Vaping and E-Cigarettes Discussions to Have With Patients | September 2022 | Clinical Corner

September 1, 2022

Vaping and E-Cigarettes

Discussions to Have With Patients

E-cigarettes are electronic devices that heat a liquid and produce an aerosol, or a mix of small particles into the air. They can be used to deliver nicotine, marijuana and other drugs. E-cigarettes are known by many different names. They are sometimes called “e-cigs,” “e-hookahs,” “mods,” “vape pens,” “vapes,” “tank systems,” and “electronic nicotine delivery systems (ENDS).”4



1: Vaping is less harmful than smoking due to exposure to less chemicals, but it's still not safe.

  • Nicotine is toxic and affects your health in a number of ways, like raising your blood pressure.
  • Nicotine also affects teens’ brain development, their learning, mood, and impulse control and increases the risk of developing depression and anxiety.
  • Since vaping nicotine is addictive, it rewires children’s brains and can possibly lead them to use other addictive drugs like alcohol or cocaine.

2: Research suggests vaping is bad for your heart and lungs.

  • E-cigarette liquids usually contain propylene glycol, which is known to release formaldehyde gas when heated. Diecetyl, a compound linked to “popcorn lung” disease, has been found in over 75 percent of flavored e-cigarettes.

3: Electronic cigarettes are just as addictive as traditional ones.

  • While not all vape products include nicotine which has been proven to be addictive, most do.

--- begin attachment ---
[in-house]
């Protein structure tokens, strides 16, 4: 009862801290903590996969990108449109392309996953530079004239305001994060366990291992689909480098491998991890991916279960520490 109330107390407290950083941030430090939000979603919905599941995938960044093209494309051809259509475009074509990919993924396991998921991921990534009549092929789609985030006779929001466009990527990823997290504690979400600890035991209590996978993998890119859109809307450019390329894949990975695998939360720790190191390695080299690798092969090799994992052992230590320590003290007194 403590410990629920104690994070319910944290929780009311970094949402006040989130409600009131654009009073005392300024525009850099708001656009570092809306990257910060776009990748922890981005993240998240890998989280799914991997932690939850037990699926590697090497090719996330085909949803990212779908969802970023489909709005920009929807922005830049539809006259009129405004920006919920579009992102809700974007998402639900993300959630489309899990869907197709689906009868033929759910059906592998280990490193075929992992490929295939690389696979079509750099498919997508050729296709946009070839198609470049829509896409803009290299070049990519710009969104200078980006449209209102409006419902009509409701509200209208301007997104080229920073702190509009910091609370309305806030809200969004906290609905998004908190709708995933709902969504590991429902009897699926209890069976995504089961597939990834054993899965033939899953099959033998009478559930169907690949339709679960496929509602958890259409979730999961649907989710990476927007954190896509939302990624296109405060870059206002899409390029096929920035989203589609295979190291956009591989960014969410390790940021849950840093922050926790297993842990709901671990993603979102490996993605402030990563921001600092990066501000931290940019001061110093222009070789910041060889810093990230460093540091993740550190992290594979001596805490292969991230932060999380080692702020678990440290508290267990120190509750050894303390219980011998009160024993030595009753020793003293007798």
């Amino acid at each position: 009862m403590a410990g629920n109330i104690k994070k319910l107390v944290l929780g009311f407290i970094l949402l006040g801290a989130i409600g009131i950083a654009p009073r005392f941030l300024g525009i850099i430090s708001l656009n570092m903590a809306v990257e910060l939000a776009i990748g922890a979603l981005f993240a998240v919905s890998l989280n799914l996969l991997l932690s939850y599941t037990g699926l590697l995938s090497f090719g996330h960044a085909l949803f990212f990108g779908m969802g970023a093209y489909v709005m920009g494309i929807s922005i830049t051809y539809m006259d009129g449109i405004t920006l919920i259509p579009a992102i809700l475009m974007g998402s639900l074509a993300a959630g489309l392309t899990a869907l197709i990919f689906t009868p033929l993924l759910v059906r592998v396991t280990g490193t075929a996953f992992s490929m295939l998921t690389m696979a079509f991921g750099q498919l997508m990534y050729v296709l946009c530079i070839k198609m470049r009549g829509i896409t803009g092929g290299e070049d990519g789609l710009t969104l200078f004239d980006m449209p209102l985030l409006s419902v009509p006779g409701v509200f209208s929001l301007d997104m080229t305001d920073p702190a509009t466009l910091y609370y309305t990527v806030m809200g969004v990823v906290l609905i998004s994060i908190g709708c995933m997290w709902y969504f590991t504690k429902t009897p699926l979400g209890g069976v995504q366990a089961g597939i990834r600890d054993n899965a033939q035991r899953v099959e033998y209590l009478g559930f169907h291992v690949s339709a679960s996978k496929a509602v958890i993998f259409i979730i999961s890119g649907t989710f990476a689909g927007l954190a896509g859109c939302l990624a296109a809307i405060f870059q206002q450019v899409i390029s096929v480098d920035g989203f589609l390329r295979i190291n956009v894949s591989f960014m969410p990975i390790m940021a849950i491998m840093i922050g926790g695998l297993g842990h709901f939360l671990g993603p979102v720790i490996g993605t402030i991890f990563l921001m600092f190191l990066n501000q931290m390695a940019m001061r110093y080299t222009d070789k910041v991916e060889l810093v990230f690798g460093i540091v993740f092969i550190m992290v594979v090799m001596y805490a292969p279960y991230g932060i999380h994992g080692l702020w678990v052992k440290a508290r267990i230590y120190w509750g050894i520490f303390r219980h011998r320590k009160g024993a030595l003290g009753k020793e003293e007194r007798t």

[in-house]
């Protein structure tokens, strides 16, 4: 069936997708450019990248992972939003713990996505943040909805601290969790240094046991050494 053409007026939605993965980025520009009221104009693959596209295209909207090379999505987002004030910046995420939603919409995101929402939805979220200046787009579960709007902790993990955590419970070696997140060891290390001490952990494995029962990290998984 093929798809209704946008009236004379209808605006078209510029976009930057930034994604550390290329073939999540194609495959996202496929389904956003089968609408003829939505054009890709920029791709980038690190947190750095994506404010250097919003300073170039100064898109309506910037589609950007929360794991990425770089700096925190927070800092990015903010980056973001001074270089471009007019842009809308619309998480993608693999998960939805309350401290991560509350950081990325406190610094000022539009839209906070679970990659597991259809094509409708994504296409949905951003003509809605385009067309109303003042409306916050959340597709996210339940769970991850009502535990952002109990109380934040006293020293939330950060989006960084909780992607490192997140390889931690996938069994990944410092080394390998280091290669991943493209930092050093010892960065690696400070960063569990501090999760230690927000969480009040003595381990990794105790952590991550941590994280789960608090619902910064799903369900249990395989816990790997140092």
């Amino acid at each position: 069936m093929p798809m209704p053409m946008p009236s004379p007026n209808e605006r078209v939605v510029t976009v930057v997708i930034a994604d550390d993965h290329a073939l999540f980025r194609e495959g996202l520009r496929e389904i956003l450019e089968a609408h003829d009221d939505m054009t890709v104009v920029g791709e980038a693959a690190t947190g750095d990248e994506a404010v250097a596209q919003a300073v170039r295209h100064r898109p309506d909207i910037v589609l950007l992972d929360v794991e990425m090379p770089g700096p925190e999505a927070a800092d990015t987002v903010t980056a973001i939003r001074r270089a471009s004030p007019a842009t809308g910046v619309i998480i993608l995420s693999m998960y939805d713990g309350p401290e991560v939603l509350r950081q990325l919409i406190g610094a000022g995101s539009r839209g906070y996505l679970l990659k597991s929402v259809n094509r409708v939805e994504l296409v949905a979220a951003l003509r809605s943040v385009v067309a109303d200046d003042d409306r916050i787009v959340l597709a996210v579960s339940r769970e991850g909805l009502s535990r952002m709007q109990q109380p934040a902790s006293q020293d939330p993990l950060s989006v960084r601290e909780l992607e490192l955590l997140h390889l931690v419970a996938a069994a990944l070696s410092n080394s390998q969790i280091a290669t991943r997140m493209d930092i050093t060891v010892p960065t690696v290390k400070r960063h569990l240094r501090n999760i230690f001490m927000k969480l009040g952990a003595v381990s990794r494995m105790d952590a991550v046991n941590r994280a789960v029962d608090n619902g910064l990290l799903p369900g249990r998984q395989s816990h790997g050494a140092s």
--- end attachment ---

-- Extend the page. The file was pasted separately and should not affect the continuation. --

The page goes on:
4: Electronic cigarettes aren't the best smoking cessation tool.

  • E-cigarettes have not received Food and Drug Administration approval as smoking cessation devices.
  • Most people who intended to use e-cigarettes to kick the nicotine habit ended up continuing to use traditional and e-cigarettes.

5: A new generation is getting hooked on nicotine.

  • According to the National Institute on Drug Abuse2, more than a third of 12th graders report having vaped in the last 12 months.



1: JUUL is one of a few e-cigarettes that use nicotine salts, which allow particularly high levels of nicotine to be inhaled more easily and with less irritation.

2: Using nicotine in adolescence can harm the parts of the brain that control attention, learning, mood, and impulse control.

3: What may start as social experimentation can become an addiction.

  • The most common reason U.S. middle and high school students give for trying an e-cigarette is “a friend used them.”
  • The most common reason youth give for continuing to use e-cigarettes is “I am feeling anxious, stressed, or depressed.”

4: Defective e-cigarette batteries have caused some fires and explosions, a few of which have resulted in serious injuries.

5: The e-cigarette aerosol that users breathe from the device and exhale can contain harmful and potentially harmful substances, including:

  • Nicotine
  • Ultrafine particles that can be inhaled deep into the lungs
  • Flavorings such as diacetyl, a chemical linked to a serious lung disease
  • Volatile organic compounds
  • Cancer-causing chemicals
  • Heavy metals such as nickel, tin, and lead

6: E-cigarettes also can be used to deliver other drugs, including marijuana.

7: Heated tobacco products (HTPs) like IQOS and Eclipse, sometimes marketed as “heat-not-burn” technology, represent a diverse class of products that heat the tobacco leaf to produce an inhaled aerosol. They are different from e-cigarettes, which heat a liquid that can contain nicotine derived from tobacco.

8: Even being near someone using an e-cigarette can expose you to the aerosol and chemicals in it. This is similar to secondhand smoke from regular cigarettes.



Vaping and E-Cigarette use is now a standard item in most EMR’s and can be documented in the “Social History” along with smoking history or tobacco use.



  2. Teens using vaping devices in record numbers | National Institute on Drug Abuse (NIDA) (

New South Wales (Australia) Fact Sheet